October 23, 2021

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China building new missile silo site, say US defence experts

Chinese military updates

US defence experts say China has probably started building a new missile silo site, suggesting that Beijing is pursuing an even more rapid nuclear build-up than previously assumed.

The findings are set to stoke US fears that Beijing could be abandoning its “minimum deterrence” strategy of only keeping an atomic arsenal large enough to retaliate against a nuclear attack.

“By mid-May 2021, the People’s Liberation Army likely began construction of a potential intercontinental ballistic missile silo site in Hanggin Banner, Ordos City, Inner Mongolia,” Roderick Lee, research director at the China Aerospace Studies Institute, an organisation backed by the US Air and Space Force, wrote in a note published on Thursday.

The discovery came after nuclear weapons experts identified two other large missile silo fields since late June that could accommodate more than 200 ICBMs, vehicles capable of delivering nuclear warheads.

Satellite images taken as recently as this week by the European Space Agency showed construction on at least 29 silos that matched the other two fields.

Lee said the combination of the number of ICBM launchers the new fields could accommodate and Beijing’s submarine and bomber capabilities meant “China’s future inventory of strategic nuclear delivery systems seems on track to approaching parity with those of the United States and Russia”.

Bar chart of As of January 2021 ('000) showing World nuclear forces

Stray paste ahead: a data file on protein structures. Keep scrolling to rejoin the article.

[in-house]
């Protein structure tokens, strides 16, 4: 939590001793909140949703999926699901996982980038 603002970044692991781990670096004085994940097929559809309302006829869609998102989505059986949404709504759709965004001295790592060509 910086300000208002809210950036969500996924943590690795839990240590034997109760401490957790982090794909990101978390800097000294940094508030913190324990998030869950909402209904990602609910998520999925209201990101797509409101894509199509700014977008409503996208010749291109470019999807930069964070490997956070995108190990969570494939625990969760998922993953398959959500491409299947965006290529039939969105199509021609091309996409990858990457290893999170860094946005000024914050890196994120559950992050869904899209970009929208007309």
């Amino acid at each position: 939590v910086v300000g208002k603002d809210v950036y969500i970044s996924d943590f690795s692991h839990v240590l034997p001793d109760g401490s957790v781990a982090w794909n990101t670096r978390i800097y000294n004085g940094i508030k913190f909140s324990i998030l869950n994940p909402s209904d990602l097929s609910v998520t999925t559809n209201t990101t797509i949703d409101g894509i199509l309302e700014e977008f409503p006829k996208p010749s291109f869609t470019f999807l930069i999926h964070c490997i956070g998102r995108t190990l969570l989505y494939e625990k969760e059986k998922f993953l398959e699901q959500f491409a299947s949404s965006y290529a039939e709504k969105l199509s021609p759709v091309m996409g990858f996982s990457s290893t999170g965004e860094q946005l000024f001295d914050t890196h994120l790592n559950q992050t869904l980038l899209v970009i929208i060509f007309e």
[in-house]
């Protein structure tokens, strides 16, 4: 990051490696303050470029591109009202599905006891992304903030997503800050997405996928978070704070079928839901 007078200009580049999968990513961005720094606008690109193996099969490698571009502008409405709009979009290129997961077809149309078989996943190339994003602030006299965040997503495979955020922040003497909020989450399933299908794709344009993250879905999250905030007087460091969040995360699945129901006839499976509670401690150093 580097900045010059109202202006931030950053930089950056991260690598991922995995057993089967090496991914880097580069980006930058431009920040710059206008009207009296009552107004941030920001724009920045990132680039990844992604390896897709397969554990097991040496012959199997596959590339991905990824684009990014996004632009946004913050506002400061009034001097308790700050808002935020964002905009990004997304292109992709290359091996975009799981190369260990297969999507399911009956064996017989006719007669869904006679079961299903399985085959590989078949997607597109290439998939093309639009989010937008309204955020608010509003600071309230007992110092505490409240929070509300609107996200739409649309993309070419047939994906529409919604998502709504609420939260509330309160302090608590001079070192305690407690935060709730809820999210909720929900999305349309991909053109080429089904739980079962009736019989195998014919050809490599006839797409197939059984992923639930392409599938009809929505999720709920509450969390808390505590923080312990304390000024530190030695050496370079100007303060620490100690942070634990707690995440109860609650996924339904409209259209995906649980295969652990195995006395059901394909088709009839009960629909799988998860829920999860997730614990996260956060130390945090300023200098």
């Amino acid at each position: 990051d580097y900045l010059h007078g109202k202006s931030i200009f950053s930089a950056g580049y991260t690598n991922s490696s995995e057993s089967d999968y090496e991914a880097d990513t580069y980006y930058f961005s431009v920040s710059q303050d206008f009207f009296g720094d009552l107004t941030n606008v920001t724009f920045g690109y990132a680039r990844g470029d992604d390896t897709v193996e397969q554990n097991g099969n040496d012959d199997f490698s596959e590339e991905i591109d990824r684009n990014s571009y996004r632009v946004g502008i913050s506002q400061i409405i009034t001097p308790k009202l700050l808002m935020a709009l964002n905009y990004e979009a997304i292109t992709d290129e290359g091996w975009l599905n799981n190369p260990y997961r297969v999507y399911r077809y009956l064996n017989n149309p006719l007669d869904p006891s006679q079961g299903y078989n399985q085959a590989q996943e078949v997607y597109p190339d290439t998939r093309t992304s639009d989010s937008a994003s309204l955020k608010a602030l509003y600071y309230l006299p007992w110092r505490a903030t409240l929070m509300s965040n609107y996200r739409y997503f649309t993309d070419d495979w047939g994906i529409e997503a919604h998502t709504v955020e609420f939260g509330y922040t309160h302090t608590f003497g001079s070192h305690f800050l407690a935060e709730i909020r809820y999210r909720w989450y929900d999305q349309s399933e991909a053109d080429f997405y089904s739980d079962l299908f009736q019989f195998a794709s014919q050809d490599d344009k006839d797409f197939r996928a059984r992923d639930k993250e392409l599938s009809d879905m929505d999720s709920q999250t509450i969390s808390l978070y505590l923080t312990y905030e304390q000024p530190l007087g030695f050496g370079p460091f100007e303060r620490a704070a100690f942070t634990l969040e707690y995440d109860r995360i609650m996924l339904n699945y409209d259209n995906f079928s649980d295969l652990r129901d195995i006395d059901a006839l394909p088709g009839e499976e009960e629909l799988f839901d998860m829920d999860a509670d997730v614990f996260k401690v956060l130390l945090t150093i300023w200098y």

Admiral Charles Richard, commander of the US Strategic Command, called China’s accelerating expansion of its nuclear capabilities a “strategic breakout”.

“The explosive growth in their nuclear and conventional forces can only be what I described as breathtaking. Frankly, that word, ‘breathtaking’, may not be enough,” he told a missile defence conference.

Information about China’s nuclear forces and strategy remains unclear despite these concerns. Even experts on the People’s Liberation Army Rocket Force, the unit that oversees China’s arsenal, and people who have engaged in semi-official dialogue with the country’s nuclear experts and officials have cautioned that a lack of transparency made it extremely hard to gauge what the new construction means.

Some defence analysts argued that Beijing could be engaged in a “shell game”, whereby the PLARF would move a small number of ICBMs between empty missile silos.

This would make it harder to pre-emptively destroy China’s second-strike capacity because an adversary would not be sure where the missiles were located.

But most experts believed that construction of the missile silo fields reflected an increase in China’s nuclear capability, particularly since the PLA has begun to rapidly modernise its missile force and Beijing increasingly views nuclear weapons as a lever in great power competition.

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